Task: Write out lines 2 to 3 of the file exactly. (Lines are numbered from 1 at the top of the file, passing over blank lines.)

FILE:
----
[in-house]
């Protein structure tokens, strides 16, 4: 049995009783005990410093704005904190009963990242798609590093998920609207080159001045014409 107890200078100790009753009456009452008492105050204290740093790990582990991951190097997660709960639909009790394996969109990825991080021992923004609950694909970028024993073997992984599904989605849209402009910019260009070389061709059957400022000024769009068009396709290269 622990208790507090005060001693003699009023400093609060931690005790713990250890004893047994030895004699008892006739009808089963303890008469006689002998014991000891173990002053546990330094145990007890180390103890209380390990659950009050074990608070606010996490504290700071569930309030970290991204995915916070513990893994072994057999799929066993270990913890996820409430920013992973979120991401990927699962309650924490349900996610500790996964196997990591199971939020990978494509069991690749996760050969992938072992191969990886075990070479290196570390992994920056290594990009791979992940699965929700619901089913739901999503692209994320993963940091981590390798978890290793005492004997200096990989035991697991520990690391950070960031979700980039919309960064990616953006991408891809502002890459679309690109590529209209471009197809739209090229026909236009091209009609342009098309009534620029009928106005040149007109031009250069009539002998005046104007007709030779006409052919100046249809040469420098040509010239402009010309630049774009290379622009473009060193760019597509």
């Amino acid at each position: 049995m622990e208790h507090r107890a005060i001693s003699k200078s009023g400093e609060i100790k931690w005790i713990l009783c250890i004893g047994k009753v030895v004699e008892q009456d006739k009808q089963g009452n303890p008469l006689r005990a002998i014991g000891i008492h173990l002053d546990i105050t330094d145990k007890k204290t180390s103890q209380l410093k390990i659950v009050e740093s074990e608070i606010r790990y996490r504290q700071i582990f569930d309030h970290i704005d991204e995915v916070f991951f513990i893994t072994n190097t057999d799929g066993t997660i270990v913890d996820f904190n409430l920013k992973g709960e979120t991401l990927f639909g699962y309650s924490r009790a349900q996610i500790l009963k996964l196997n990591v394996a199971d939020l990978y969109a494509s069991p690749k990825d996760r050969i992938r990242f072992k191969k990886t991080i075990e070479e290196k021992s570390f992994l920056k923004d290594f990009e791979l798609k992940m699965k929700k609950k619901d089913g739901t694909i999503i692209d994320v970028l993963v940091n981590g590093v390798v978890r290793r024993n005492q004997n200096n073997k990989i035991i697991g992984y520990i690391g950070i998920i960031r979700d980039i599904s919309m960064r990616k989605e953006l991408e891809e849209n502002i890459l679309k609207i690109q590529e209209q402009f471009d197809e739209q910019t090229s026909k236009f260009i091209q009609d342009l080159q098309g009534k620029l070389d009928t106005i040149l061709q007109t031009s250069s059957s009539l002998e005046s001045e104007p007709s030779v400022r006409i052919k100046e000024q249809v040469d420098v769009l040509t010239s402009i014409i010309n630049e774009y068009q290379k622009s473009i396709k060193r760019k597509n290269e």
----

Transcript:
């Protein structure tokens, strides 16, 4: 049995009783005990410093704005904190009963990242798609590093998920609207080159001045014409 107890200078100790009753009456009452008492105050204290740093790990582990991951190097997660709960639909009790394996969109990825991080021992923004609950694909970028024993073997992984599904989605849209402009910019260009070389061709059957400022000024769009068009396709290269 622990208790507090005060001693003699009023400093609060931690005790713990250890004893047994030895004699008892006739009808089963303890008469006689002998014991000891173990002053546990330094145990007890180390103890209380390990659950009050074990608070606010996490504290700071569930309030970290991204995915916070513990893994072994057999799929066993270990913890996820409430920013992973979120991401990927699962309650924490349900996610500790996964196997990591199971939020990978494509069991690749996760050969992938072992191969990886075990070479290196570390992994920056290594990009791979992940699965929700619901089913739901999503692209994320993963940091981590390798978890290793005492004997200096990989035991697991520990690391950070960031979700980039919309960064990616953006991408891809502002890459679309690109590529209209471009197809739209090229026909236009091209009609342009098309009534620029009928106005040149007109031009250069009539002998005046104007007709030779006409052919100046249809040469420098040509010239402009010309630049774009290379622009473009060193760019597509």
């Amino acid at each position: 049995m622990e208790h507090r107890a005060i001693s003699k200078s009023g400093e609060i100790k931690w005790i713990l009783c250890i004893g047994k009753v030895v004699e008892q009456d006739k009808q089963g009452n303890p008469l006689r005990a002998i014991g000891i008492h173990l002053d546990i105050t330094d145990k007890k204290t180390s103890q209380l410093k390990i659950v009050e740093s074990e608070i606010r790990y996490r504290q700071i582990f569930d309030h970290i704005d991204e995915v916070f991951f513990i893994t072994n190097t057999d799929g066993t997660i270990v913890d996820f904190n409430l920013k992973g709960e979120t991401l990927f639909g699962y309650s924490r009790a349900q996610i500790l009963k996964l196997n990591v394996a199971d939020l990978y969109a494509s069991p690749k990825d996760r050969i992938r990242f072992k191969k990886t991080i075990e070479e290196k021992s570390f992994l920056k923004d290594f990009e791979l798609k992940m699965k929700k609950k619901d089913g739901t694909i999503i692209d994320v970028l993963v940091n981590g590093v390798v978890r290793r024993n005492q004997n200096n073997k990989i035991i697991g992984y520990i690391g950070i998920i960031r979700d980039i599904s919309m960064r990616k989605e953006l991408e891809e849209n502002i890459l679309k609207i690109q590529e209209q402009f471009d197809e739209q910019t090229s026909k236009f260009i091209q009609d342009l080159q098309g009534k620029l070389d009928t106005i040149l061709q007109t031009s250069s059957s009539l002998e005046s001045e104007p007709s030779v400022r006409i052919k100046e000024q249809v040469d420098v769009l040509t010239s402009i014409i010309n630049e774009y068009q290379k622009s473009i396709k060193r760019k597509n290269e």